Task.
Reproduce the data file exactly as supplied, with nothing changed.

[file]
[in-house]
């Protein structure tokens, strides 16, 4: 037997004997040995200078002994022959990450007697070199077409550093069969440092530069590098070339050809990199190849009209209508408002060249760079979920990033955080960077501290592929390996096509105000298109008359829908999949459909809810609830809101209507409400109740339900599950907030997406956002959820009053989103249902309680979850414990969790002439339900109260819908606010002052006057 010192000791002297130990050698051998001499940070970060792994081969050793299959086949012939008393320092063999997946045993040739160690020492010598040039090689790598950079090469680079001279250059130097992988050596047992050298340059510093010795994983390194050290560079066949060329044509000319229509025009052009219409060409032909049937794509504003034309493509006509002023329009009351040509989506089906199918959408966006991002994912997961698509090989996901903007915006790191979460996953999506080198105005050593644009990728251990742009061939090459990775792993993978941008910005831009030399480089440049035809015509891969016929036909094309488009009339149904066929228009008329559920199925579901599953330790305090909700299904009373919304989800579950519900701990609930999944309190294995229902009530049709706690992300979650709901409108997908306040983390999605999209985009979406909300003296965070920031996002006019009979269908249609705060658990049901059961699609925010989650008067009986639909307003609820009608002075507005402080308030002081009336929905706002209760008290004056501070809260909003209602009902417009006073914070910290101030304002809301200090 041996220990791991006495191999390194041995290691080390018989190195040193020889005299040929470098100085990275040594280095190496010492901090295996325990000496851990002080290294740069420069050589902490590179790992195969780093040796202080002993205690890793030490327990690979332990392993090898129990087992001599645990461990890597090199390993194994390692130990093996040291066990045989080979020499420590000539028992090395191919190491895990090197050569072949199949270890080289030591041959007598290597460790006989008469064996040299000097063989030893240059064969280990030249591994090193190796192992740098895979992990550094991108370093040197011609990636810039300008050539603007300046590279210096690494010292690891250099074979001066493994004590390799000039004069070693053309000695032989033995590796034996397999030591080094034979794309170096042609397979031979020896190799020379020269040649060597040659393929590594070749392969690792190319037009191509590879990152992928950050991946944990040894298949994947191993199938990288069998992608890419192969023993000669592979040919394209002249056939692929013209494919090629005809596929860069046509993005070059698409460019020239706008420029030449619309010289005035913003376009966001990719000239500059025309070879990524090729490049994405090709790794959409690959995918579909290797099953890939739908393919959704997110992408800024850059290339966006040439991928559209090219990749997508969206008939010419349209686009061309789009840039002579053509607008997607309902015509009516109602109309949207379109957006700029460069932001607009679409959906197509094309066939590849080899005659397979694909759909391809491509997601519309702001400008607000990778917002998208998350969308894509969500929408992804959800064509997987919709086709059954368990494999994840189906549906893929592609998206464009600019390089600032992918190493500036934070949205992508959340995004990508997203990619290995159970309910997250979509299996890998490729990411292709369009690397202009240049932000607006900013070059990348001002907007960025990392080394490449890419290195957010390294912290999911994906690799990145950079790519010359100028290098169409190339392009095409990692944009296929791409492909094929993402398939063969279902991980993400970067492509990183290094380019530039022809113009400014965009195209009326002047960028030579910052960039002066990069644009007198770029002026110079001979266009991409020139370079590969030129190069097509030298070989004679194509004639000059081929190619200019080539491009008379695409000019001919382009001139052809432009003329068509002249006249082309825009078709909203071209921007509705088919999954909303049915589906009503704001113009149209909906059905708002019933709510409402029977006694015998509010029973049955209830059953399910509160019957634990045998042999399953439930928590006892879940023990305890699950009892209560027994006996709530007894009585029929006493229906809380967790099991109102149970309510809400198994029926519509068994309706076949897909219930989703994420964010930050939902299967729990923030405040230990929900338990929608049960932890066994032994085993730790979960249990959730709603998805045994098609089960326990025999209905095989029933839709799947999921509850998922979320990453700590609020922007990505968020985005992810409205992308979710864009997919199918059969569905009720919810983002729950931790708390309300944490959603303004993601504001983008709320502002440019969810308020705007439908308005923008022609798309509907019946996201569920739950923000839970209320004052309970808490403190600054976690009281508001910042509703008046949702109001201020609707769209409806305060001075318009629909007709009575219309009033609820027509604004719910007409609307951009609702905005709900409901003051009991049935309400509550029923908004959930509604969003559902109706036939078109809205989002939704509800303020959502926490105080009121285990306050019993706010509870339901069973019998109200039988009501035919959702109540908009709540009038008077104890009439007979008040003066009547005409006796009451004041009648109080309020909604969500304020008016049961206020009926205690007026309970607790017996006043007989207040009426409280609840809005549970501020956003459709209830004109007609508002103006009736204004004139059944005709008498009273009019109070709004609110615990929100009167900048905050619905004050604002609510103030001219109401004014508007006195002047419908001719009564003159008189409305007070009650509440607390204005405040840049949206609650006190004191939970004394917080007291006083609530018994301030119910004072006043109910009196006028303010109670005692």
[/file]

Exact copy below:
[in-house]
């Protein structure tokens, strides 16, 4: 037997004997040995200078002994022959990450007697070199077409550093069969440092530069590098070339050809990199190849009209209508408002060249760079979920990033955080960077501290592929390996096509105000298109008359829908999949459909809810609830809101209507409400109740339900599950907030997406956002959820009053989103249902309680979850414990969790002439339900109260819908606010002052006057 010192000791002297130990050698051998001499940070970060792994081969050793299959086949012939008393320092063999997946045993040739160690020492010598040039090689790598950079090469680079001279250059130097992988050596047992050298340059510093010795994983390194050290560079066949060329044509000319229509025009052009219409060409032909049937794509504003034309493509006509002023329009009351040509989506089906199918959408966006991002994912997961698509090989996901903007915006790191979460996953999506080198105005050593644009990728251990742009061939090459990775792993993978941008910005831009030399480089440049035809015509891969016929036909094309488009009339149904066929228009008329559920199925579901599953330790305090909700299904009373919304989800579950519900701990609930999944309190294995229902009530049709706690992300979650709901409108997908306040983390999605999209985009979406909300003296965070920031996002006019009979269908249609705060658990049901059961699609925010989650008067009986639909307003609820009608002075507005402080308030002081009336929905706002209760008290004056501070809260909003209602009902417009006073914070910290101030304002809301200090 041996220990791991006495191999390194041995290691080390018989190195040193020889005299040929470098100085990275040594280095190496010492901090295996325990000496851990002080290294740069420069050589902490590179790992195969780093040796202080002993205690890793030490327990690979332990392993090898129990087992001599645990461990890597090199390993194994390692130990093996040291066990045989080979020499420590000539028992090395191919190491895990090197050569072949199949270890080289030591041959007598290597460790006989008469064996040299000097063989030893240059064969280990030249591994090193190796192992740098895979992990550094991108370093040197011609990636810039300008050539603007300046590279210096690494010292690891250099074979001066493994004590390799000039004069070693053309000695032989033995590796034996397999030591080094034979794309170096042609397979031979020896190799020379020269040649060597040659393929590594070749392969690792190319037009191509590879990152992928950050991946944990040894298949994947191993199938990288069998992608890419192969023993000669592979040919394209002249056939692929013209494919090629005809596929860069046509993005070059698409460019020239706008420029030449619309010289005035913003376009966001990719000239500059025309070879990524090729490049994405090709790794959409690959995918579909290797099953890939739908393919959704997110992408800024850059290339966006040439991928559209090219990749997508969206008939010419349209686009061309789009840039002579053509607008997607309902015509009516109602109309949207379109957006700029460069932001607009679409959906197509094309066939590849080899005659397979694909759909391809491509997601519309702001400008607000990778917002998208998350969308894509969500929408992804959800064509997987919709086709059954368990494999994840189906549906893929592609998206464009600019390089600032992918190493500036934070949205992508959340995004990508997203990619290995159970309910997250979509299996890998490729990411292709369009690397202009240049932000607006900013070059990348001002907007960025990392080394490449890419290195957010390294912290999911994906690799990145950079790519010359100028290098169409190339392009095409990692944009296929791409492909094929993402398939063969279902991980993400970067492509990183290094380019530039022809113009400014965009195209009326002047960028030579910052960039002066990069644009007198770029002026110079001979266009991409020139370079590969030129190069097509030298070989004679194509004639000059081929190619200019080539491009008379695409000019001919382009001139052809432009003329068509002249006249082309825009078709909203071209921007509705088919999954909303049915589906009503704001113009149209909906059905708002019933709510409402029977006694015998509010029973049955209830059953399910509160019957634990045998042999399953439930928590006892879940023990305890699950009892209560027994006996709530007894009585029929006493229906809380967790099991109102149970309510809400198994029926519509068994309706076949897909219930989703994420964010930050939902299967729990923030405040230990929900338990929608049960932890066994032994085993730790979960249990959730709603998805045994098609089960326990025999209905095989029933839709799947999921509850998922979320990453700590609020922007990505968020985005992810409205992308979710864009997919199918059969569905009720919810983002729950931790708390309300944490959603303004993601504001983008709320502002440019969810308020705007439908308005923008022609798309509907019946996201569920739950923000839970209320004052309970808490403190600054976690009281508001910042509703008046949702109001201020609707769209409806305060001075318009629909007709009575219309009033609820027509604004719910007409609307951009609702905005709900409901003051009991049935309400509550029923908004959930509604969003559902109706036939078109809205989002939704509800303020959502926490105080009121285990306050019993706010509870339901069973019998109200039988009501035919959702109540908009709540009038008077104890009439007979008040003066009547005409006796009451004041009648109080309020909604969500304020008016049961206020009926205690007026309970607790017996006043007989207040009426409280609840809005549970501020956003459709209830004109007609508002103006009736204004004139059944005709008498009273009019109070709004609110615990929100009167900048905050619905004050604002609510103030001219109401004014508007006195002047419908001719009564003159008189409305007070009650509440607390204005405040840049949206609650006190004191939970004394917080007291006083609530018994301030119910004072006043109910009196006028303010109670005692």